Public art at WWU

Richard Serras Wrights Triangle (1978)
Richard Serra, Wright's Triangle (1978)

When I drove up to Vancouver a couple of weeks back for the Ives Ensemble performance I turned out to have left home too early.  I wasn’t going to be able to check into my hotel into 4pm and it was looking like I’d arrive around 2:30.  I realized this right as I was nearing Bellingham, which is less than a half an hour to the US/Canada Border.  Western Washington University is located in Bellingham and this university was very familiar to me as it was the closest University to where I grew up. I was involved in debate in high school which required a lot of research and the WWU library was a frequent destination. Additionally I attended an intensive debate camp there for several summers.  So I knew that they had extensive public art there and I’d just read on  a “best PNW art” that the Richard Serra there was one of his first major commissions. I recall a number of occasions during debate camp that we’d lie on the bricks inside the double triangles of this large sculpture, escaping the other students for some time.  Since that time I’ve become rather taken with Serra’s art after seeing his new piece at Seattle’s Olympic Sclupture Park and seeing his episode in the Art:21 series. This confluence of events caused me to amend my plans and spend a couple of hours with WWU’s public art.

Nancy Holt , Stone Enclosure: Rock Rings (1977-78)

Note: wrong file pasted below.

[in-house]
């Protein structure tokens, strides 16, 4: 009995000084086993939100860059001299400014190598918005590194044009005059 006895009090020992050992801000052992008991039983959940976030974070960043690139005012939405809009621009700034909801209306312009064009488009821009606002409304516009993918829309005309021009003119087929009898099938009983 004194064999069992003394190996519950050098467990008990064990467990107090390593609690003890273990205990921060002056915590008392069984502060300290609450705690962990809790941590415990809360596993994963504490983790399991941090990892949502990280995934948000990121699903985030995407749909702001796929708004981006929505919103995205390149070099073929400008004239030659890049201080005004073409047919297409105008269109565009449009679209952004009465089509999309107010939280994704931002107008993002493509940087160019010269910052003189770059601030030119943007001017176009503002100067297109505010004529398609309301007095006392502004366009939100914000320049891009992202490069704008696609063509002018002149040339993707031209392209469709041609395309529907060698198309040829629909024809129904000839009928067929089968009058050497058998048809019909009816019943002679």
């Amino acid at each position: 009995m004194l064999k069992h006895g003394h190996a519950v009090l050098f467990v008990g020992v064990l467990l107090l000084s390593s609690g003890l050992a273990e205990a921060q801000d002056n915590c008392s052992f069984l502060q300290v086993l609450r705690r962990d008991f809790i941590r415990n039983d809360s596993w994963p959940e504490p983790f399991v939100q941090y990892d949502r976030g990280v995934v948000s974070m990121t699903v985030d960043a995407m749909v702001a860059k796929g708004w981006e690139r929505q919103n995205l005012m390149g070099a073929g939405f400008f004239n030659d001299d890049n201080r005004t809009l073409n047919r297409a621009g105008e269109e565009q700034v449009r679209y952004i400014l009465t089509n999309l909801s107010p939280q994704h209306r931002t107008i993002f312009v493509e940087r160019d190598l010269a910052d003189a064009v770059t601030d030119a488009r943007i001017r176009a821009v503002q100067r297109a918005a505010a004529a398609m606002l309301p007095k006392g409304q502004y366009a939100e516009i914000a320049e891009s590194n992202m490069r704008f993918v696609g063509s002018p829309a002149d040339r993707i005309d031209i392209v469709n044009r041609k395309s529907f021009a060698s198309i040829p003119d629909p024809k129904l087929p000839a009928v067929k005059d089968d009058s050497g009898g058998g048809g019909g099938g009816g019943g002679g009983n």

Nancy Holt , Stone Enclosure: Rock Rings (1977-78)

It was a perfect late winter day for rambling around a university campus looking and photographing art – clear, sunny and crisp. I drove up to the campus visitor’s center where I was able to pick up a nice guide to their public art (which you can check out online) and purchase a two hour parking permit. I parked in a centrally located lot and set out on the South Campus walking tour.  One of the great features of public art is that unlike most galleries you are free to photograph it.  There has been a few recent cases of artists or institutions trying to secure some sort of control over this but it is a fools game. In the main most public art is installed by the public, for the public and its imagine also belongs to the public.  One of the major attractions to me of public art is that a given piece can succeed as a subject, a framing device,  for its textural properties and so on, far beyond its qualities in and of itself.  As I wandered around Western checking out the various pieces I’d attempted to document them as a piece of art but to also investigate their various properties as a subject for photography. The most enjoyable pieces of course succeed in both aspects and likewise the least enjoyable fail at both.  Nancy Holt’s Stone Enclosure: Rock Rings is one of those that I both enjoyed in and of itself, its form of interlocking rings evoking such structures as Stonehenge while its external form and rough stonework ancient burial structures such as those at Brú na Bóinne in Ireland.